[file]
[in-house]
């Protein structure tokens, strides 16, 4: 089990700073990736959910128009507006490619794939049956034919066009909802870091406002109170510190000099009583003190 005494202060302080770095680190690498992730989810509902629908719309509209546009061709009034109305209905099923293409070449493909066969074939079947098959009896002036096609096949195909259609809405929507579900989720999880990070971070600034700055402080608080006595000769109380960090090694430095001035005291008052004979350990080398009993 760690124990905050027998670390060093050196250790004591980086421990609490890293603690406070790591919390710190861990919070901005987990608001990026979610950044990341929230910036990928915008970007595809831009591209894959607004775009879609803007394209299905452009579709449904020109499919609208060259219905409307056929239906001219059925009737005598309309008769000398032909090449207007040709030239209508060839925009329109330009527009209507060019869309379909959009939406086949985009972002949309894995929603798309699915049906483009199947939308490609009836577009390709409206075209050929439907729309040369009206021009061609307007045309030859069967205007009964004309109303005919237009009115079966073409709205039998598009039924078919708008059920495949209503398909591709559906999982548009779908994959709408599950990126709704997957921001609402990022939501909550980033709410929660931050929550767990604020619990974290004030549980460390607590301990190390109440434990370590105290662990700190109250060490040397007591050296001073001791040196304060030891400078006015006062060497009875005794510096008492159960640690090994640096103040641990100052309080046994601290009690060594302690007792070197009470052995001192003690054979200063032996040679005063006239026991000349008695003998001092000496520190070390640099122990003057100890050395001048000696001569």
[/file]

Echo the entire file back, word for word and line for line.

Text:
[in-house]
């Protein structure tokens, strides 16, 4: 089990700073990736959910128009507006490619794939049956034919066009909802870091406002109170510190000099009583003190 005494202060302080770095680190690498992730989810509902629908719309509209546009061709009034109305209905099923293409070449493909066969074939079947098959009896002036096609096949195909259609809405929507579900989720999880990070971070600034700055402080608080006595000769109380960090090694430095001035005291008052004979350990080398009993 760690124990905050027998670390060093050196250790004591980086421990609490890293603690406070790591919390710190861990919070901005987990608001990026979610950044990341929230910036990928915008970007595809831009591209894959607004775009879609803007394209299905452009579709449904020109499919609208060259219905409307056929239906001219059925009737005598309309008769000398032909090449207007040709030239209508060839925009329109330009527009209507060019869309379909959009939406086949985009972002949309894995929603798309699915049906483009199947939308490609009836577009390709409206075209050929439907729309040369009206021009061609307007045309030859069967205007009964004309109303005919237009009115079966073409709205039998598009039924078919708008059920495949209503398909591709559906999982548009779908994959709408599950990126709704997957921001609402990022939501909550980033709410929660931050929550767990604020619990974290004030549980460390607590301990190390109440434990370590105290662990700190109250060490040397007591050296001073001791040196304060030891400078006015006062060497009875005794510096008492159960640690090994640096103040641990100052309080046994601290009690060594302690007792070197009470052995001192003690054979200063032996040679005063006239026991000349008695003998001092000496520190070390640099122990003057100890050395001048000696001569």